Directed by Guy Maddin
Aspect Ratio: 1.85:1 anamorphic
Running Time: 99 minutes
Audio: Dolby Digital 2.0 stereo English
MSRP: $ 39.95
Release Date: August 12, 2008
Review Date: July 29, 2008
Experimental cinema has a long and honorable past, and avant-garde filmmakers have been intriguing audiences for over a century with their imaginative and unconventional endeavors. Guy Maddin’s Brand Upon the Brain! is one such experiment. A surrealistic silent movie with tinges of autobiography and sci-fi, Brand Upon the Brain! is one of the most unusual movies to premiere in years, but it’s very unorthodox novelty means it won’t appeal to every audience and that without careful attention to plot, pacing, and execution, it can wear out its welcome before the film comes to its natural conclusion.
House painter Guy Maddin (Erik Steffen Maahs) receives a command from his dominating mother demanding that he paint the old family lighthouse in anticipation of a family reunion. While carrying out his mother’s wishes, he reminisces about a life-altering experience from his youth involving the uncovering of his father’s (Todd Jefferson Moore) villainy (using orphans lodged in their lighthouse-home for medical experiments) and a growing realization of his own exploding interest in breaking free of his clinging mother (Gretchen Krich) and pursuing romantic feelings for a recently arrived young sleuth Wendy Hale (Katherine E. Scharhon). Wendy is part of a twin detective team with her brother Chance, and while on assignment she disguises herself as Chance and then catches the eye of Guy’s older sister (Maya Lawson) and the two embark on a (unknown to the sister) lesbian courtship. Romantic intrigue, parental control, and matters of life, love, and death all figure in the film’s serpentine but often nonsensical plot.
Maddin has filmed his story as a silent movie (perhaps one rescued from extinction but with decomposing elements) complete with a narrator, orchestral score, and sound effects track seemingly tacked on as some silent films did in the beginning of the sound era. Along with the narrator, there are ancient-looking title cards commenting on the action and occasionally providing dialog. It’s a bold concept, and combined with the very unusual, almost bitter story of retrospect that’s being narrated, it doesn’t make for easy viewing. The adults are all unpleasant (no slam against the actors who do their jobs with skill, miming in silent movie style with much assurance), and many of the story elements involving the young people are rather off-puttingly twee (wearing gloves to touch or even undress one’s beloved, an aerophone which allows the mother to summon her children on command in a kind of primitive walkie-talkie).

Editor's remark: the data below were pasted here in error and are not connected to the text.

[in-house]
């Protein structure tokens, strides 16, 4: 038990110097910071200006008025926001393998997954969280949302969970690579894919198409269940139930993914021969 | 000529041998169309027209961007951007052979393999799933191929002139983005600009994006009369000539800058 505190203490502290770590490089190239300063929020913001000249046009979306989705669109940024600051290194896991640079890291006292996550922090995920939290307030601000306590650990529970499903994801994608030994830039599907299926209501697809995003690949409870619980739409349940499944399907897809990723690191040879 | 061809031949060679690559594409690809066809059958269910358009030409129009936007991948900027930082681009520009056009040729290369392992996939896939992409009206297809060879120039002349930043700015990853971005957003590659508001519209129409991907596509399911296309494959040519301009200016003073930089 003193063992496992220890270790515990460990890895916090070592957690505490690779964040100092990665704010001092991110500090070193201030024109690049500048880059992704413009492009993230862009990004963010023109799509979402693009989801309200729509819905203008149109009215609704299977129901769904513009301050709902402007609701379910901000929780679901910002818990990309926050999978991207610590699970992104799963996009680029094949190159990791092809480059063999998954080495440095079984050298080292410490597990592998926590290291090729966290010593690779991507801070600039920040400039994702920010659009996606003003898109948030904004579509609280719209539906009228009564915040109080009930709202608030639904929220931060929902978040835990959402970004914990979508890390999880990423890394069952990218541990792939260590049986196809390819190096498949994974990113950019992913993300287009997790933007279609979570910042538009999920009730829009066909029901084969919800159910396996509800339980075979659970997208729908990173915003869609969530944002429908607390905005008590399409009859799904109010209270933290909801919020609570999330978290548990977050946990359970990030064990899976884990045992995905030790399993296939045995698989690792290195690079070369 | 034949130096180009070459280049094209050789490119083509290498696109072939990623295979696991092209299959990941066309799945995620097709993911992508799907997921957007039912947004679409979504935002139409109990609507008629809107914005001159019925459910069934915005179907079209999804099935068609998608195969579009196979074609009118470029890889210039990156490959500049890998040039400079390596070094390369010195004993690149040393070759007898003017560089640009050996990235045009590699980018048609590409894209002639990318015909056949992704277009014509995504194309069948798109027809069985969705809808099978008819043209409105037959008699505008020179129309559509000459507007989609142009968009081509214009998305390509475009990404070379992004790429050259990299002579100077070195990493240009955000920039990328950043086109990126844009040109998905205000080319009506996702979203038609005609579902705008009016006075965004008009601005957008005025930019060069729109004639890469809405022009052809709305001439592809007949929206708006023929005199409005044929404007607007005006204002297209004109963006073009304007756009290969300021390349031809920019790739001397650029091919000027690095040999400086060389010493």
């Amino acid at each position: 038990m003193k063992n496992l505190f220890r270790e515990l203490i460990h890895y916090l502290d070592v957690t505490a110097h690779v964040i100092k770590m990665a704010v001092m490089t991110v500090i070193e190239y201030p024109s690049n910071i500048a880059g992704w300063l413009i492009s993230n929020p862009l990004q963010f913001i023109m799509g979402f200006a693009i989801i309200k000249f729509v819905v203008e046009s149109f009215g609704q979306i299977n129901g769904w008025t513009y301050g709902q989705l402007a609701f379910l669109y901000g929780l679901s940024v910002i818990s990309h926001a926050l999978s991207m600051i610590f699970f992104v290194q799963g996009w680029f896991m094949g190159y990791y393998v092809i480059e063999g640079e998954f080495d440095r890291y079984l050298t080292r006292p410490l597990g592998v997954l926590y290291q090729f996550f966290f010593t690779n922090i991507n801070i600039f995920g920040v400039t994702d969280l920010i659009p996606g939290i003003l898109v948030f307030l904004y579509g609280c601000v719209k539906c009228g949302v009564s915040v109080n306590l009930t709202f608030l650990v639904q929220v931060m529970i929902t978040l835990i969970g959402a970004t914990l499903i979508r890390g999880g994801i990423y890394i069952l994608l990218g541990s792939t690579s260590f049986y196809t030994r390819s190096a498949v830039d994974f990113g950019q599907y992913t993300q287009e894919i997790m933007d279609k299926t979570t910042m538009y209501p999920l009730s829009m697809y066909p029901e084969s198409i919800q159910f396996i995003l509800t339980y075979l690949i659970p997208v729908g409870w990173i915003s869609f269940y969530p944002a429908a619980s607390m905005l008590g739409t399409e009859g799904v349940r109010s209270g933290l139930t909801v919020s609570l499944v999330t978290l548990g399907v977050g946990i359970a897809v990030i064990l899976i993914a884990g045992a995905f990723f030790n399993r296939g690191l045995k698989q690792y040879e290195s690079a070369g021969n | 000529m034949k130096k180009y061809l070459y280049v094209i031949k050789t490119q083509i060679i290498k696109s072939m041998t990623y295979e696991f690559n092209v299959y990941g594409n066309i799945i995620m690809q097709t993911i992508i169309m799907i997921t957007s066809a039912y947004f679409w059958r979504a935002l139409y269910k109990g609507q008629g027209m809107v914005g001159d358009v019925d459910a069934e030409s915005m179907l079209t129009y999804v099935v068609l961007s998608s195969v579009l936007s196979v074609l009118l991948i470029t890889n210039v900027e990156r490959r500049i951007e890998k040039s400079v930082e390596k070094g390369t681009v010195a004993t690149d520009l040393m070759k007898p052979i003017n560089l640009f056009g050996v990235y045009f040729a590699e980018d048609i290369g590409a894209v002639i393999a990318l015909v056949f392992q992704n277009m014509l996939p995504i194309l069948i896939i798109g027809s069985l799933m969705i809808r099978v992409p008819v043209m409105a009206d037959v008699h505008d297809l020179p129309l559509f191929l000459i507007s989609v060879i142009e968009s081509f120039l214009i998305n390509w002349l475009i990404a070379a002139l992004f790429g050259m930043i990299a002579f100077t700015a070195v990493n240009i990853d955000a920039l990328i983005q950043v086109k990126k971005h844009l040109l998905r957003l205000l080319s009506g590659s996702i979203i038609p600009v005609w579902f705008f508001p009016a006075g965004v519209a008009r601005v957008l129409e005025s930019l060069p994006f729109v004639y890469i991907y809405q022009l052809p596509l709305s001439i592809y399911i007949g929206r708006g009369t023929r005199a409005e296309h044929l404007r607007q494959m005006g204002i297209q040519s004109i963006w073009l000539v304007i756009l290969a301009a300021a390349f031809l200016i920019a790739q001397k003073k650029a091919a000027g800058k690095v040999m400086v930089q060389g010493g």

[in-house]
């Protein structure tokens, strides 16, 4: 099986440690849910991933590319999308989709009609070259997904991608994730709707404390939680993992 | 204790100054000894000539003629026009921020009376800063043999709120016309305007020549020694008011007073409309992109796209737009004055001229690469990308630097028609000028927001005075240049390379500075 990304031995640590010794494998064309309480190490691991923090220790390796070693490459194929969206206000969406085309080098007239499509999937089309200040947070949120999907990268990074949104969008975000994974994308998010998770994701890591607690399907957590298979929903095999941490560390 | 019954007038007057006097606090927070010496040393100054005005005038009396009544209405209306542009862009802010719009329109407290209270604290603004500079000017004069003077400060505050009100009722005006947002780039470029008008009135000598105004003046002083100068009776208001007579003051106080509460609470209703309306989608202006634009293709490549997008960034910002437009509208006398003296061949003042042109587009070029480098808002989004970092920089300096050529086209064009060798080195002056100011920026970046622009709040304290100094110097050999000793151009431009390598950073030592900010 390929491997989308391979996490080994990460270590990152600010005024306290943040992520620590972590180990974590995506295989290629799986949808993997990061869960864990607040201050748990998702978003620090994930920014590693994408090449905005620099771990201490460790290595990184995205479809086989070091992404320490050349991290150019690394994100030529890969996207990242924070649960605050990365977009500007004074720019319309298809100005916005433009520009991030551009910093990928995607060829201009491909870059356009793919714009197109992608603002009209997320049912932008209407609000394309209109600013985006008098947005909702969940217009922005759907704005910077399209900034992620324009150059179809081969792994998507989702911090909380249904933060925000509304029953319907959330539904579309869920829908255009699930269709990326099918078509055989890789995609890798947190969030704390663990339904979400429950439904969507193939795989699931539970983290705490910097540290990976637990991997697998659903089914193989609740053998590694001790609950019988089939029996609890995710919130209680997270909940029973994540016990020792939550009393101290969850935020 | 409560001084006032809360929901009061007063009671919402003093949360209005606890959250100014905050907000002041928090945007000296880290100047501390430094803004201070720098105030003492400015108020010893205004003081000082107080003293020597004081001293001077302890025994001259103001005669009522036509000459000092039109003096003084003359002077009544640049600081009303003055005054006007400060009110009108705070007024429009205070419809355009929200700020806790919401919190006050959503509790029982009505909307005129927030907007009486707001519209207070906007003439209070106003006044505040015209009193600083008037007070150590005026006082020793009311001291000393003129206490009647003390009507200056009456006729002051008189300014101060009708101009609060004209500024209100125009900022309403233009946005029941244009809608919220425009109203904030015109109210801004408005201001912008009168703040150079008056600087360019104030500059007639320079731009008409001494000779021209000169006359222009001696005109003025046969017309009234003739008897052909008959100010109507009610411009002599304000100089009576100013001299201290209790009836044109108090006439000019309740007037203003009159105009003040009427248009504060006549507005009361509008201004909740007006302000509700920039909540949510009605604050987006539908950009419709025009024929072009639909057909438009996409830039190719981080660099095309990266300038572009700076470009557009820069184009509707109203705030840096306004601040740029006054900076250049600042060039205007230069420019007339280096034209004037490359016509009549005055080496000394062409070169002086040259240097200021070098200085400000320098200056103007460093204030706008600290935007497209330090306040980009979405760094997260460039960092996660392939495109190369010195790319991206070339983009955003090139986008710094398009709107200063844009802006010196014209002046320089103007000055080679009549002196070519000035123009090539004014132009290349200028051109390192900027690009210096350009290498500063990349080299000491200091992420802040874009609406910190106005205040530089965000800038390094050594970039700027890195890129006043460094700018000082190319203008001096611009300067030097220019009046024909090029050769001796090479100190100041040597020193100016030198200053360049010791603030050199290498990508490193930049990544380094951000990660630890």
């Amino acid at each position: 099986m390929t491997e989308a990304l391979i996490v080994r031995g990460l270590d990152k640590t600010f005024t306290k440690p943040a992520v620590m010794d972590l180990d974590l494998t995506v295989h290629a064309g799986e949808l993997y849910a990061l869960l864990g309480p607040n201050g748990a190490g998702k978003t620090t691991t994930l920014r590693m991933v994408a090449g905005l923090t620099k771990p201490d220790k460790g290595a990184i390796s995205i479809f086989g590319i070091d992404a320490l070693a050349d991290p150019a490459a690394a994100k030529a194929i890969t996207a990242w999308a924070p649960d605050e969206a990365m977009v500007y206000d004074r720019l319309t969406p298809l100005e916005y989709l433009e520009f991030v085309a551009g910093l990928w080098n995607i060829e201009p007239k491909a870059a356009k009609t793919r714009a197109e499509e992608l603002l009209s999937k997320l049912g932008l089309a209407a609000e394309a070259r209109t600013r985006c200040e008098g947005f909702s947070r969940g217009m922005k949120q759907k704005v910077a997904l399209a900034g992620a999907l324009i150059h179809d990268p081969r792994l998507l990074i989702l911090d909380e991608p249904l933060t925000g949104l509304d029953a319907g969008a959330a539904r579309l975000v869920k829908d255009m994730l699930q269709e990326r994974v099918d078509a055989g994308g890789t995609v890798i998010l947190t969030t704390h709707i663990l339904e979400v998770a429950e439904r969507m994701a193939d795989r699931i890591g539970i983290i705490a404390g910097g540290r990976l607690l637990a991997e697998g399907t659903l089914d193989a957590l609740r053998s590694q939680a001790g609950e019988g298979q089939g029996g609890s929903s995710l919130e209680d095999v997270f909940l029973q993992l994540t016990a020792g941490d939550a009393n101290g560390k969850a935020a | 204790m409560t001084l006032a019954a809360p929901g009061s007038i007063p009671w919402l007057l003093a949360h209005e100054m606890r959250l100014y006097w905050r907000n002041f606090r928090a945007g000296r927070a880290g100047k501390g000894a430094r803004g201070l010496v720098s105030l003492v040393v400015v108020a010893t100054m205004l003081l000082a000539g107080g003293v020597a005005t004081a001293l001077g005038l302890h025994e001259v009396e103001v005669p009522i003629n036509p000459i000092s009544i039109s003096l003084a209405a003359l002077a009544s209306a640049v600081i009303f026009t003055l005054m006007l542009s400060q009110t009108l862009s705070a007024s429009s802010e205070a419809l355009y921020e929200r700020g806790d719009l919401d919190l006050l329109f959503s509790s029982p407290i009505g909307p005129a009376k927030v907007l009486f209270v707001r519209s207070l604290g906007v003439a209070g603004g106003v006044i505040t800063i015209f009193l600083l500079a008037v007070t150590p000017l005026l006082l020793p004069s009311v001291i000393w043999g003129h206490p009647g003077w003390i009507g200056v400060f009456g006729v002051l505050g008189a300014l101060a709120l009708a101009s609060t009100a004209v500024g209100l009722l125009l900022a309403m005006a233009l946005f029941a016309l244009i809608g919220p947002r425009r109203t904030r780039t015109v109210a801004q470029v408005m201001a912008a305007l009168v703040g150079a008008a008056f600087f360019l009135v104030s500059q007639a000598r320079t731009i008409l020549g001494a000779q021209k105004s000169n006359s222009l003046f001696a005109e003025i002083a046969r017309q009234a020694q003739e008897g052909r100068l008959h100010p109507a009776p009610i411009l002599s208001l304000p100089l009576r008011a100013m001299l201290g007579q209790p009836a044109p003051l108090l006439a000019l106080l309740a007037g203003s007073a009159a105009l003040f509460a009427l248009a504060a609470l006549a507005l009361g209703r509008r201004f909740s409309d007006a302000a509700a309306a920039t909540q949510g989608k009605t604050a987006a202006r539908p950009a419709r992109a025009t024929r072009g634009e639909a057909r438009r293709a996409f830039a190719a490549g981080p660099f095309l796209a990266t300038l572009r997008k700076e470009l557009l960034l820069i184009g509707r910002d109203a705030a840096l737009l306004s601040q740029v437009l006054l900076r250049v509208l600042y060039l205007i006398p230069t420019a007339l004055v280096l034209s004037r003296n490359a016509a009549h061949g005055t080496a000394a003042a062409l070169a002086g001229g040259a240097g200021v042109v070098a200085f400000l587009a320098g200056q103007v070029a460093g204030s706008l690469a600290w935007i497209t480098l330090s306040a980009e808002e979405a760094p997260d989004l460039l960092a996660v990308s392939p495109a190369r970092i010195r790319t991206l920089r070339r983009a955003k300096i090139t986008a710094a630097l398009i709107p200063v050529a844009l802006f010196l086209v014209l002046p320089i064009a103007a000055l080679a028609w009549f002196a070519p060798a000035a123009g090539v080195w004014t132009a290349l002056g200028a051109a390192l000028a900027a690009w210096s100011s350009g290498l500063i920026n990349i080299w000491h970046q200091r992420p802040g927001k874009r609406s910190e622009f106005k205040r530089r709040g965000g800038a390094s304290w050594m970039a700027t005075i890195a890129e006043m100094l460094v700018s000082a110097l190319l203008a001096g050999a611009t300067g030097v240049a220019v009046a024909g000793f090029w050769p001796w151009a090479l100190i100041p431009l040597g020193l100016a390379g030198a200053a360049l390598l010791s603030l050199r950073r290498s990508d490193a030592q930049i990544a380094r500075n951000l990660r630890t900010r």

Modern cinematic experiments like this, The Blair Witch Project, or Sky Captain and the World of Tomorrow demand that the audience stay engaged in a story or characters before ennui sets in. In the case of Brand Upon the Brain! it overstays its welcome by about twenty minutes. Director Maddin reshuffles his deck of trick cards several times during the length of the film, but it’s never quite enough. There are intellectual ideas at work that are clever, and the pain he‘s venting in the story of an unhappy boy striving for some joy and freedom from parental restraints is keenly manifested, but the stylish execution grows monotonous eventually, and one consequently ceases to care. And ceasing to care when a movie is all about involvement and empathy is certain death to a filmmaker‘s goals.